Appalachia Appalachian Medicine Wildflowers & Trees Of Appalachia

Jewelweed Blooms

Jewelweed in appalachia

Jewelweed grows in a ditch at the bottom of my driveway. Generally the plants grow in shady damp places and can reach 2-3 feet tall. The juice of the plant is said to be a natural cortisone and is an old time remedy for poison oak, poison ivy, bee stings, and bug bites.

Jewelweed for posion oak

Jewelweed is sometimes called Wild Touch Me Not-because once the plant begins to produce seed pods the slightest touch will send seeds flying in all directions.

Jewelweed is a wild impatient

According to my favorite old book about wildflowers, Wildflowers Worth Knowing by Neltje Blanchan, Jewelweed is also called Spotted Touch Me Not, Silver Cap, Wild Balsam, Lady’s Eardrops, Snap Weed and Wild Lady’s Slipper.

Blanchan also has this to say about the plants:

Distribution–Nova Scotia to Oregon, south to Missouri and Florida.

These exquisite, bright flowers, hanging at a horizontal, like jewels from a lady’s ear, may be responsible for the plant’s folk-name; but whoever is abroad early on a dewy morning, or after a shower, and finds notched edges of the drooping leaves hung with scintillating gems, dancing, sparkling in the sunshine, sees still another reason for naming this the Jewel-weed. In a brook, pond, spring, or wayside trough, which can never be far from its haunts, dip a spray of the plant to transform the leaves into glistening silver. They shed water much as the nasturtiums do.

Jewelweed is medicinal

Jewelweed is a plant I’ve been familiar with my whole life. When I see the striking orange blooms I’m reminded of small children placing their hands in mine to go for a walk.

I was one of those little girls who was born wishing she was a Mother. I loved my baby dolls more than some folks love their children-sad but true. I was no more than 12 when I started babysitting. I had a natural instinct when it came to entertaining kids-one of my never fail secret weapons was to take them on a walk. If Jewelweed and its rocketing seed pods were in season-it made the walk all the better.

I wish I could see far back enough in time to know who taught me about Jewelweed and its entertaining seeds pods but I can’t. I’d like to think it was Pap’s Mother since I stayed with her when I was small but I can’t say for sure.

I can say for sure, she walked the same paths I do.

Tipper

This post was originally published here on the Blind Pig and The Acorn in 2012.

 

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15 Comments

  • Reply
    Sue
    June 9, 2017 at 5:16 pm

    I’ve used a decoction of jewelweed frozen into ice cubes as a topical remedy for poison ivy for years, but I remember as a young girl a friend of my mom’s gave us a sweet red syrup that we took as an internal remedy that cleared the rash overnight. She cautioned us to only take 1 teaspoon, one dose only. I’m pretty sure that it was made from jewelweed, which I know isn’t recommended for internal use (probably why the dose is so small and not repeated).
    I have searched for a recipe, but the woman we got the syrup from has long since passed and the recipe is lost. I think she had mentioned that it was made by a Mennonite woman. Does anyone know of this cure or have a recipe?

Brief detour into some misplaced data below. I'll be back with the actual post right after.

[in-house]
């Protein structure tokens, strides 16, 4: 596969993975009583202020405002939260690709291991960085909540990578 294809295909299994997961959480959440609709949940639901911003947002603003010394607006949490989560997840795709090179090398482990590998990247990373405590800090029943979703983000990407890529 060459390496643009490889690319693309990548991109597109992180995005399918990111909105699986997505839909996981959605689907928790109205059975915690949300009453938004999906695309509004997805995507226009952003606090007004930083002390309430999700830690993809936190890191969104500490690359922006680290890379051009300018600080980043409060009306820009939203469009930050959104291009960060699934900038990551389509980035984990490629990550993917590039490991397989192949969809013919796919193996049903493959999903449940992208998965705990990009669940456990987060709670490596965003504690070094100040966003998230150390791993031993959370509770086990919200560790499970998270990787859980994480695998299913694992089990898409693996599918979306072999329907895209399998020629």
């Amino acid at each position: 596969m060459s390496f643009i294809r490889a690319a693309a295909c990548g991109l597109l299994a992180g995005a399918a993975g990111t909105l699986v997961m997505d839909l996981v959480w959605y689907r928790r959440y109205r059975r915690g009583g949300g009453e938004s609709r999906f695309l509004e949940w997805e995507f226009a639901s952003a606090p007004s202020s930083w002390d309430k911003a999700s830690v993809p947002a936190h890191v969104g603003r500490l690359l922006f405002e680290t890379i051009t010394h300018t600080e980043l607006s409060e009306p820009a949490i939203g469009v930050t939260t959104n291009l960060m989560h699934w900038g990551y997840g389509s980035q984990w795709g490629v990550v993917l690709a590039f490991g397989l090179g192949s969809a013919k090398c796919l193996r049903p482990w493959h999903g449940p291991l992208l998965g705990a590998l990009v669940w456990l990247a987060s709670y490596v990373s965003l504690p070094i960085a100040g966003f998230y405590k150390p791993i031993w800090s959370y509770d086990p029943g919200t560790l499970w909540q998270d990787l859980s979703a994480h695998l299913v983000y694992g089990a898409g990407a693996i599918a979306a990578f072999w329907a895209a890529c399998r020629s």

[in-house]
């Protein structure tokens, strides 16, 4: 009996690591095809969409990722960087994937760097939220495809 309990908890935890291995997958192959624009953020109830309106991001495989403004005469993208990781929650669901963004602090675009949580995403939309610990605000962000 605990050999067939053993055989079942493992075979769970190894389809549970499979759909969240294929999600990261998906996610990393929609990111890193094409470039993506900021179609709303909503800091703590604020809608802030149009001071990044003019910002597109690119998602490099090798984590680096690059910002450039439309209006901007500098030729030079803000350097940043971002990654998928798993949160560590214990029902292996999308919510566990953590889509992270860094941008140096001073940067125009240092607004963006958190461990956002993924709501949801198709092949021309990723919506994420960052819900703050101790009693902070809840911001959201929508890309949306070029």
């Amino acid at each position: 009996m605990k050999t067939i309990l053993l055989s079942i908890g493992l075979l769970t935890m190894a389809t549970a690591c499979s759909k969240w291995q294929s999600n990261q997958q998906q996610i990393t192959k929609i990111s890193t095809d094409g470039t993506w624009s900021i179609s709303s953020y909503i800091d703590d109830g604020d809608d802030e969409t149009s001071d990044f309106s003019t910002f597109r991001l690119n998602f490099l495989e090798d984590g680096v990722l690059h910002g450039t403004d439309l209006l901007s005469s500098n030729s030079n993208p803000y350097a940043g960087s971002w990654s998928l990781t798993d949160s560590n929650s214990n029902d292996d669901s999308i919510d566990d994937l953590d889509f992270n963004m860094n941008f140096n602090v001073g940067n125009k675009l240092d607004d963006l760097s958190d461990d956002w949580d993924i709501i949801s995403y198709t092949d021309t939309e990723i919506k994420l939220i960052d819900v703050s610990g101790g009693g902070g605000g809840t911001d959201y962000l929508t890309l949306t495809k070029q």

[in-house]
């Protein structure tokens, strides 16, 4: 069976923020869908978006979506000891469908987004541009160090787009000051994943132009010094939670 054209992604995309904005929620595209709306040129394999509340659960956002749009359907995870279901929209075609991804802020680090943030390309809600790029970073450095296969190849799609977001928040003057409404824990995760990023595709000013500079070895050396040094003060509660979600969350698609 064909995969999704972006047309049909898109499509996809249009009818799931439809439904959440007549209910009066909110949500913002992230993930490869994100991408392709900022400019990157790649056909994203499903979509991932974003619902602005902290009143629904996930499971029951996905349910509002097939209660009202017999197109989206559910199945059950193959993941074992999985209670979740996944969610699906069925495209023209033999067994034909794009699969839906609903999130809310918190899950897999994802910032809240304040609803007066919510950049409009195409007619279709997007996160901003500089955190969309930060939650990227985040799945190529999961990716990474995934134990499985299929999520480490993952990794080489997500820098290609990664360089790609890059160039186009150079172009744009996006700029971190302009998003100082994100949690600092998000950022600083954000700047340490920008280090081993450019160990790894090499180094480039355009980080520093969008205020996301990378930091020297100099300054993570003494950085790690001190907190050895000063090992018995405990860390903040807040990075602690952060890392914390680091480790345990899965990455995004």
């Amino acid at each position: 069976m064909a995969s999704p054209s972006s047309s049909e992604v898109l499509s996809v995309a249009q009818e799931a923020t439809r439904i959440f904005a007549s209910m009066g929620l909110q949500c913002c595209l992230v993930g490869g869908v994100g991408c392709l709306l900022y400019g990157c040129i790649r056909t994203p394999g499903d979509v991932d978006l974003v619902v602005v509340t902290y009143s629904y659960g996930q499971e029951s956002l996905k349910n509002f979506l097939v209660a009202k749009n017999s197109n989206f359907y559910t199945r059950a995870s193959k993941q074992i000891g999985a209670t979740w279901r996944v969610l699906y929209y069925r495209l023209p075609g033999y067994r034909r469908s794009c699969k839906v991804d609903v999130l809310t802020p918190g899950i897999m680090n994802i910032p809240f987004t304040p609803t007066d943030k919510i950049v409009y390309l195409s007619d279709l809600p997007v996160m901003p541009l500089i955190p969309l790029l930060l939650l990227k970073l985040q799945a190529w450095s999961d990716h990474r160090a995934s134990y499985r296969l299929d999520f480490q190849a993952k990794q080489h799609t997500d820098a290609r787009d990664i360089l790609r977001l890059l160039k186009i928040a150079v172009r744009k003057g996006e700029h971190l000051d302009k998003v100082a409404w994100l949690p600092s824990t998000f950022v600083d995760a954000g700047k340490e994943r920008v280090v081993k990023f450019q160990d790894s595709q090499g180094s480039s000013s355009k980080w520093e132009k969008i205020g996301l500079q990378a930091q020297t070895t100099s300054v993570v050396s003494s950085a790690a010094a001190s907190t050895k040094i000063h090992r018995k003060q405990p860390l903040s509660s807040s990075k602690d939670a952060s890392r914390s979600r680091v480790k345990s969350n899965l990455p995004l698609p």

• Reply
    B.Ruth
    September 15, 2015 at 4:01 pm

    Tipper,
    I love Jewelweed. The perfect Fall color. It does have a fascinating way of propagating itself. Impatiens also do the same, quickly popping back and spitting the seeds everywhere.
    Some plants are just so interesting and fun to grow and watch. Teaching children the different ways of plants can get them interested in nature at an early age.
    One of my first learning experiences about plants was my Grandmothers patch of “four o’clocks”! As a little girl I would watch the clock in the late afternoon hoping to catch them when they opened around four o’clock. I thought that was the most amazing thing I ever heard of. I also enjoyed her Sweet Williams, the old timey ones. I thought why does she love these, they don’t smell sweet to me only spicy and how did they get their name Sweet William??
    Then later in my elementary/junior high school years and many flowers later, my Mother acquired a Night Blooming Cereus. It grew and grew then one summer night after a few years, a bud formed on the plant. I stayed up as late as I could but missed the bloom. Only the closed blossom remained the next morning. I vowed never to miss it again, and I didn’t. One year it had so many buds and we timed the blooming to the exact night and the whole neighborhood sat around under a willow to wait for the intoxicating blooms to open. I will never forget when all those blooms started opening among all the conversations going on and the many cups of coffee and laughter. By this time I was a “swear to my soul” when I grow up and have a place of my own I will grow flowers and plants especially unusual ones.
    One year lately, my son wondered why I made such a fuss over a little orange trout lily on a spindly stem. When he was over again in a day or so I showed him a closed blossom. See the way it just twists up, just like it has bloomed and wrung itself out like a dishrag. I told him I thought that was the most amazing thing, for it seems on the Trout Lily it is more pronounced than other flower blooms…”Hearts a’bustin” is another unusual plant that shows off when it decides to share it’s seeds with the earth in the Fall. They are eye catchers and the birds just love ours on the driveway woodland edges.
    Loved this post Tipper,